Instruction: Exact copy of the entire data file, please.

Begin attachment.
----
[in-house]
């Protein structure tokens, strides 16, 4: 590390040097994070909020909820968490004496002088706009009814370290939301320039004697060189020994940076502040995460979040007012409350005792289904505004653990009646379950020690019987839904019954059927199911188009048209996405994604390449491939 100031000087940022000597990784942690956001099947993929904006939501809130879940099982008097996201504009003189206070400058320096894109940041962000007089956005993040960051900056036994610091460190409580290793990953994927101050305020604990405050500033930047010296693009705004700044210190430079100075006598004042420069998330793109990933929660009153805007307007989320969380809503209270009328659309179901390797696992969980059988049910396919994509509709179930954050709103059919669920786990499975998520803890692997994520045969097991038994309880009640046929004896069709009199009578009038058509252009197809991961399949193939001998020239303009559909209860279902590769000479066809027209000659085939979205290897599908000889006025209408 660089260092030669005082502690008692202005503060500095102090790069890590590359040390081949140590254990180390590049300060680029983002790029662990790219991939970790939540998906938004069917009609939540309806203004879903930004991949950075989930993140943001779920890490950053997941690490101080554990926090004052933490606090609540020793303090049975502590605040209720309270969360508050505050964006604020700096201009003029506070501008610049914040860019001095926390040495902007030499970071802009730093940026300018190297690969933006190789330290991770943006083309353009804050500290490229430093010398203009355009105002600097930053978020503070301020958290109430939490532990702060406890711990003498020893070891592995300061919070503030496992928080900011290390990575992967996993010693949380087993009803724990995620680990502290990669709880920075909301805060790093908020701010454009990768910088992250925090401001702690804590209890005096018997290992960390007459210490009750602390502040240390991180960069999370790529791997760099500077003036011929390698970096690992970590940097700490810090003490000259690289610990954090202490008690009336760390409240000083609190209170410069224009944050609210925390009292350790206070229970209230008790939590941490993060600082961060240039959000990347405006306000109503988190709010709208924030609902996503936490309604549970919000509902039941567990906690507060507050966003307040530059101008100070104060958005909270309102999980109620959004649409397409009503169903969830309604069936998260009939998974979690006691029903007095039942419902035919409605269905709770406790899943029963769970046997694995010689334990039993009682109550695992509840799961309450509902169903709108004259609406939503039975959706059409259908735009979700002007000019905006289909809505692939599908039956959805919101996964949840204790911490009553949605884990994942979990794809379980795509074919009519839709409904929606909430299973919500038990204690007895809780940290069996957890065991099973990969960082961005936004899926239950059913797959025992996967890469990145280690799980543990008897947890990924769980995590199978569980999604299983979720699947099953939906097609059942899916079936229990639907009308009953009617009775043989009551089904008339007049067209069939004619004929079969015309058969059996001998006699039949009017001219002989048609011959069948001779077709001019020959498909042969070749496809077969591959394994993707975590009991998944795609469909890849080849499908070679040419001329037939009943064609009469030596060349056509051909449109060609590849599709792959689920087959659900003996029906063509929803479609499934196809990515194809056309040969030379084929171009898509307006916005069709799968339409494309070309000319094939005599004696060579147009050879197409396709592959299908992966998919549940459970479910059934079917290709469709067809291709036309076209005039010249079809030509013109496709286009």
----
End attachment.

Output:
[in-house]
């Protein structure tokens, strides 16, 4: 590390040097994070909020909820968490004496002088706009009814370290939301320039004697060189020994940076502040995460979040007012409350005792289904505004653990009646379950020690019987839904019954059927199911188009048209996405994604390449491939 100031000087940022000597990784942690956001099947993929904006939501809130879940099982008097996201504009003189206070400058320096894109940041962000007089956005993040960051900056036994610091460190409580290793990953994927101050305020604990405050500033930047010296693009705004700044210190430079100075006598004042420069998330793109990933929660009153805007307007989320969380809503209270009328659309179901390797696992969980059988049910396919994509509709179930954050709103059919669920786990499975998520803890692997994520045969097991038994309880009640046929004896069709009199009578009038058509252009197809991961399949193939001998020239303009559909209860279902590769000479066809027209000659085939979205290897599908000889006025209408 660089260092030669005082502690008692202005503060500095102090790069890590590359040390081949140590254990180390590049300060680029983002790029662990790219991939970790939540998906938004069917009609939540309806203004879903930004991949950075989930993140943001779920890490950053997941690490101080554990926090004052933490606090609540020793303090049975502590605040209720309270969360508050505050964006604020700096201009003029506070501008610049914040860019001095926390040495902007030499970071802009730093940026300018190297690969933006190789330290991770943006083309353009804050500290490229430093010398203009355009105002600097930053978020503070301020958290109430939490532990702060406890711990003498020893070891592995300061919070503030496992928080900011290390990575992967996993010693949380087993009803724990995620680990502290990669709880920075909301805060790093908020701010454009990768910088992250925090401001702690804590209890005096018997290992960390007459210490009750602390502040240390991180960069999370790529791997760099500077003036011929390698970096690992970590940097700490810090003490000259690289610990954090202490008690009336760390409240000083609190209170410069224009944050609210925390009292350790206070229970209230008790939590941490993060600082961060240039959000990347405006306000109503988190709010709208924030609902996503936490309604549970919000509902039941567990906690507060507050966003307040530059101008100070104060958005909270309102999980109620959004649409397409009503169903969830309604069936998260009939998974979690006691029903007095039942419902035919409605269905709770406790899943029963769970046997694995010689334990039993009682109550695992509840799961309450509902169903709108004259609406939503039975959706059409259908735009979700002007000019905006289909809505692939599908039956959805919101996964949840204790911490009553949605884990994942979990794809379980795509074919009519839709409904929606909430299973919500038990204690007895809780940290069996957890065991099973990969960082961005936004899926239950059913797959025992996967890469990145280690799980543990008897947890990924769980995590199978569980999604299983979720699947099953939906097609059942899916079936229990639907009308009953009617009775043989009551089904008339007049067209069939004619004929079969015309058969059996001998006699039949009017001219002989048609011959069948001779077709001019020959498909042969070749496809077969591959394994993707975590009991998944795609469909890849080849499908070679040419001329037939009943064609009469030596060349056509051909449109060609590849599709792959689920087959659900003996029906063509929803479609499934196809990515194809056309040969030379084929171009898509307006916005069709799968339409494309070309000319094939005599004696060579147009050879197409396709592959299908992966998919549940459970479910059934079917290709469709067809291709036309076209005039010249079809030509013109496709286009």